Position Size Vs Commission Size: A Quick Visual

A few posts ago I wrote (here) about how your position size/commission size ratio can greatly effect your returns, and how I made the mistake of using a system designed for a much larger position size. Basically, the smaller your position, the bigger the commission amount has on your profitability, which means you can’t make money on tiny wins.

I thought I’d drive this concept home with some stunning graphs and charts.

Below you can see the results of a simple swing trading system that buys the S&P 500-based ETF (SPY). The first two graphs are unrealistic in that they don’t include commission fees. They’re pretty graphs, yes? Money keeps going up. I like when that happens, even if it’s pretend.

And note how the graphs are congruent, in that they’re the same shape with just different start points and endpoints. I’ve used two sets of position sizes: the first has an account of $100,000 and position sizes of $10,000, and the second one has an account of $10,000 and a position size of $1,000. None of these tests allow compounding.

no com,10k,100k
100,000 account, 10,000 position size, no commissions.
no com,1k,10k
10,000 account, 1,000 position size, no commissions.

And now we wake up from that wonderful little dream and pay some commissions to that nasty stock brokerage. How dare they make money on our money!

Here is the same trading system, using a $4.95 commission for each buy and sell. The graph is a little more ragged than the fantasy graph, with substantially less profit, but it still looks pretty good.

100,000 account, 10,000 position size, $4.95 commissions.
100,000 account, 10,000 position size, $4.95 commissions.

Alas, the same can’t be said for the smaller account. In fact, one could say the trading system “fell off a cliff”. A more technical way to describe this system is “broke”. Which also describes your account.

10,000 account, 1,000 position size, $4.95 commissions.
10,000 account, 1,000 position size, $4.95 commissions.

“Holy banana-pants, Batman!” you probably just yelled. (That’s what the kids say these days, isn’t it?)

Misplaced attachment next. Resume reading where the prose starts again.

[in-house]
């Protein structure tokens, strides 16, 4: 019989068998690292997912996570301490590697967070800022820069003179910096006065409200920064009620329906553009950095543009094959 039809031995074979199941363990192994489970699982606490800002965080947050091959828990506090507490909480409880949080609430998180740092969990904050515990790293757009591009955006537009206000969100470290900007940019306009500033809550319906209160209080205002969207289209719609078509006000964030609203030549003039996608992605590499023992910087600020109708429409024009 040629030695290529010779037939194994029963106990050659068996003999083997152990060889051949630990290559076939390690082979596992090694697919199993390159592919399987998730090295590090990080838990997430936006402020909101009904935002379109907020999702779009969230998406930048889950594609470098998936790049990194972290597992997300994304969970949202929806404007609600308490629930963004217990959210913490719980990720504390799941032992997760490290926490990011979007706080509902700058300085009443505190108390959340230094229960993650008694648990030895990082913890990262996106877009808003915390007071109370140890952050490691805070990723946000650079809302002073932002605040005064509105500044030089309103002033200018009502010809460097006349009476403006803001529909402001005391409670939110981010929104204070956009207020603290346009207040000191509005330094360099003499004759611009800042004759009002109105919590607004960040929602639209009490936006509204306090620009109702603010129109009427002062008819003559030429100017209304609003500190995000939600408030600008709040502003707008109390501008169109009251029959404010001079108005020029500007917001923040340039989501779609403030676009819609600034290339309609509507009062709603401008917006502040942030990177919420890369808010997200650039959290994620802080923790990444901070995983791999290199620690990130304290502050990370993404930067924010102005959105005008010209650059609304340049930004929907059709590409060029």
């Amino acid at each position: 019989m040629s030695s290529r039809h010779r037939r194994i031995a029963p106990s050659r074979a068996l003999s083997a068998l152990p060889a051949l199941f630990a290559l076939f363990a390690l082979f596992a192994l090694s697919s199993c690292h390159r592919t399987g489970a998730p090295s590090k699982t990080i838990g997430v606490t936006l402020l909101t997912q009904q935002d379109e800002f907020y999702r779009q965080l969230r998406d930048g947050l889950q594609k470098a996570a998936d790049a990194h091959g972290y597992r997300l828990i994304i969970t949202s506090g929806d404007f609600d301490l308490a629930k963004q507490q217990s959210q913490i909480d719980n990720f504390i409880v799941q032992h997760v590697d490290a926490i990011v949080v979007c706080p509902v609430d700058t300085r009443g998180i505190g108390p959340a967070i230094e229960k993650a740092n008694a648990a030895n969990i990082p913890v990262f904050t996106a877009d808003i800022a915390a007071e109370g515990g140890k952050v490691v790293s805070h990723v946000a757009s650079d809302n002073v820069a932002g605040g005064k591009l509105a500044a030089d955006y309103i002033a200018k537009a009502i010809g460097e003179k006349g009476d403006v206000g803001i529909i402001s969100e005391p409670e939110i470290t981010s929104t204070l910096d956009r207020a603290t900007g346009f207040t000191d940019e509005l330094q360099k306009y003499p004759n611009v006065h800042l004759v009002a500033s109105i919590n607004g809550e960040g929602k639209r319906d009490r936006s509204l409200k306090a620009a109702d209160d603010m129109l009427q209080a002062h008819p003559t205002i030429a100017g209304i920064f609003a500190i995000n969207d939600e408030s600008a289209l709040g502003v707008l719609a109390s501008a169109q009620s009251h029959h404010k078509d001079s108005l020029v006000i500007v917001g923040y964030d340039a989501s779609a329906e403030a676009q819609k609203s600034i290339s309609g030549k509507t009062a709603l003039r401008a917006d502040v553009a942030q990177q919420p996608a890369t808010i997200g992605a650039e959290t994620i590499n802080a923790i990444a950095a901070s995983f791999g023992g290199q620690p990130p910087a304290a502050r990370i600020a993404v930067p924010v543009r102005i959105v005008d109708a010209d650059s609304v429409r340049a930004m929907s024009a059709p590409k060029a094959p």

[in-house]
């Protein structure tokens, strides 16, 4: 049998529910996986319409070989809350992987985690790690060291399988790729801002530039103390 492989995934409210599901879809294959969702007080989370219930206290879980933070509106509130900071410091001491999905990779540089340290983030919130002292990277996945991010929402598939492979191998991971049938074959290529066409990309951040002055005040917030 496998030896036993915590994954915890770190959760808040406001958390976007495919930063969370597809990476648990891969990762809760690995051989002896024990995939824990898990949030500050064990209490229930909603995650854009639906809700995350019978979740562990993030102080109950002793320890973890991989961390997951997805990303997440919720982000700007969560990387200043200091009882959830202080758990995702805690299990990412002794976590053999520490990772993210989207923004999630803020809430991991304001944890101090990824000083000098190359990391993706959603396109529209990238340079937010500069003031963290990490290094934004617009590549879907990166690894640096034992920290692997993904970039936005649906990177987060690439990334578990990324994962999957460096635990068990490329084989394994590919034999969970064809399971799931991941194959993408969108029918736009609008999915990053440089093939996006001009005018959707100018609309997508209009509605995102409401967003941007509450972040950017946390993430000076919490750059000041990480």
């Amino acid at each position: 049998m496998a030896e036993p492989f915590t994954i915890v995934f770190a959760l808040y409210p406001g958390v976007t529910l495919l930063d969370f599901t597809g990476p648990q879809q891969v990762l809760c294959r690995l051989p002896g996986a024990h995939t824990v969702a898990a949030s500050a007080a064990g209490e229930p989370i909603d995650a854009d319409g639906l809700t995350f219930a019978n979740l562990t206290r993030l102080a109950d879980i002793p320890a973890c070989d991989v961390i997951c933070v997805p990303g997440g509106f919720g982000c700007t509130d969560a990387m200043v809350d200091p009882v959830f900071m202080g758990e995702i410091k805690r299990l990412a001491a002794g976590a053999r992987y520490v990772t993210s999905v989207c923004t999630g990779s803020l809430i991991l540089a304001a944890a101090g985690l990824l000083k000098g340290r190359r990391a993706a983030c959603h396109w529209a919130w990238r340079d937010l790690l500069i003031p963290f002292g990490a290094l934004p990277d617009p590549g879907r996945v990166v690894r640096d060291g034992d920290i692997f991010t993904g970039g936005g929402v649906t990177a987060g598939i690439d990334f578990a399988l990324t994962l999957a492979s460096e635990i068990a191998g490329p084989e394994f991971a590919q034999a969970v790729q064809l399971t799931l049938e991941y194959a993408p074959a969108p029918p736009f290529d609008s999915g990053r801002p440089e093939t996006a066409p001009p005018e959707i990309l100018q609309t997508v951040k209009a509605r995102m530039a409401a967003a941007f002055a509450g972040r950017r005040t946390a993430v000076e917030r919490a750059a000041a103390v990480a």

So why does this swing-trade system suddenly suck? (Which is another technical term, used to describe a system exhibiting continuous adverse excursions). It sucks because it has a profit target of 0.2%. Yes you read that correctly. It has a wonderfully high hit ratio when large positions are used, and makes money the old fashioned way (slowly, a bit at a time). But when a small position size is used, those commissions often turn a win into a loss.

Let’s see, $1000 * .002 is $2, minus commissions both ways at $4.95 * 2 = $9.90, so that makes my profit…uh…negative $7.70 for a ‘winning trade’. Let the swearing begin.

Whereas the larger account would have made $20, and then spent $9.90 in commissions, leaving a small (but real) profit of $10.10.

In fact, this system only tips over into profitable territory (and we’re talking $11 profit over the entire 15 years of trading) at the $1300 mark for position size. I ran the position size as an optimization variable, and here’s a chart showing the results:

min pft

Commissions have a very real effect on the ability of a trading system to make money. And the smaller the position size, the bigger average return you need per trade to make it profitable. Which can most easily be achieved by using systems that hold positions for longer.

Does this mean as I get richer, my trades get shorter?

For those of you with $10k to invest per position, I’ll bet you’re chomping at the bit to get your hands on this trading system, right? Well here’s a link….

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